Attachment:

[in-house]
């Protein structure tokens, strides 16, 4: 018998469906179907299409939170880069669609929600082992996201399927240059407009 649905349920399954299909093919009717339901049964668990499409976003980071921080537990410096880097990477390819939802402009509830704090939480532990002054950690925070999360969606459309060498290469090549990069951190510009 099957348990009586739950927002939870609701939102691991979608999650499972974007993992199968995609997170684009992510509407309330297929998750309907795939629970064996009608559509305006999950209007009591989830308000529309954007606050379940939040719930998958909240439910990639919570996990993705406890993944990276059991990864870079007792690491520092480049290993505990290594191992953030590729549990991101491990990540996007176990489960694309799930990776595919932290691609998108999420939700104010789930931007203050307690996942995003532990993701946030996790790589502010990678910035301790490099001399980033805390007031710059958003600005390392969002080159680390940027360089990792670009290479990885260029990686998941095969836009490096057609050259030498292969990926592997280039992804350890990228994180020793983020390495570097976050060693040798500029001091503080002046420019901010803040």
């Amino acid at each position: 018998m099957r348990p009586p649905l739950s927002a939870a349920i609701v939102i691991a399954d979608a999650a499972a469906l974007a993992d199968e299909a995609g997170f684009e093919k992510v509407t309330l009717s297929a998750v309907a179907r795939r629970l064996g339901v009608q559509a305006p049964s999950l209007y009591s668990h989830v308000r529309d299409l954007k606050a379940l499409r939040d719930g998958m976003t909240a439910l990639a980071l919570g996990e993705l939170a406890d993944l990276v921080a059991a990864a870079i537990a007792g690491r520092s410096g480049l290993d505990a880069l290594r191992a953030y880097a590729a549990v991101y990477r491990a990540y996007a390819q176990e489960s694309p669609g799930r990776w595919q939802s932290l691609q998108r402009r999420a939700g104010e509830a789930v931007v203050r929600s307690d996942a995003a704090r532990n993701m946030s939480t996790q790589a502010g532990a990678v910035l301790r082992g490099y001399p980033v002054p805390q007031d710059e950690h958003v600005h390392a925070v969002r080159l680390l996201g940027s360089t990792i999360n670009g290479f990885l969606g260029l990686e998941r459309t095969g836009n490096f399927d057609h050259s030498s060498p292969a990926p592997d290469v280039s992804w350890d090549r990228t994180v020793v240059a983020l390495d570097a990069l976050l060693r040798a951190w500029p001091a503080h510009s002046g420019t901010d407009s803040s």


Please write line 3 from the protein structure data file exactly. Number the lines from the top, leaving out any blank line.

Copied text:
């Amino acid at each position: 018998m099957r348990p009586p649905l739950s927002a939870a349920i609701v939102i691991a399954d979608a999650a499972a469906l974007a993992d199968e299909a995609g997170f684009e093919k992510v509407t309330l009717s297929a998750v309907a179907r795939r629970l064996g339901v009608q559509a305006p049964s999950l209007y009591s668990h989830v308000r529309d299409l954007k606050a379940l499409r939040d719930g998958m976003t909240a439910l990639a980071l919570g996990e993705l939170a406890d993944l990276v921080a059991a990864a870079i537990a007792g690491r520092s410096g480049l290993d505990a880069l290594r191992a953030y880097a590729a549990v991101y990477r491990a990540y996007a390819q176990e489960s694309p669609g799930r990776w595919q939802s932290l691609q998108r402009r999420a939700g104010e509830a789930v931007v203050r929600s307690d996942a995003a704090r532990n993701m946030s939480t996790q790589a502010g532990a990678v910035l301790r082992g490099y001399p980033v002054p805390q007031d710059e950690h958003v600005h390392a925070v969002r080159l680390l996201g940027s360089t990792i999360n670009g290479f990885l969606g260029l990686e998941r459309t095969g836009n490096f399927d057609h050259s030498s060498p292969a990926p592997d290469v280039s992804w350890d090549r990228t994180v020793v240059a983020l390495d570097a990069l976050l060693r040798a951190w500029p001091a503080h510009s002046g420019t901010d407009s803040s």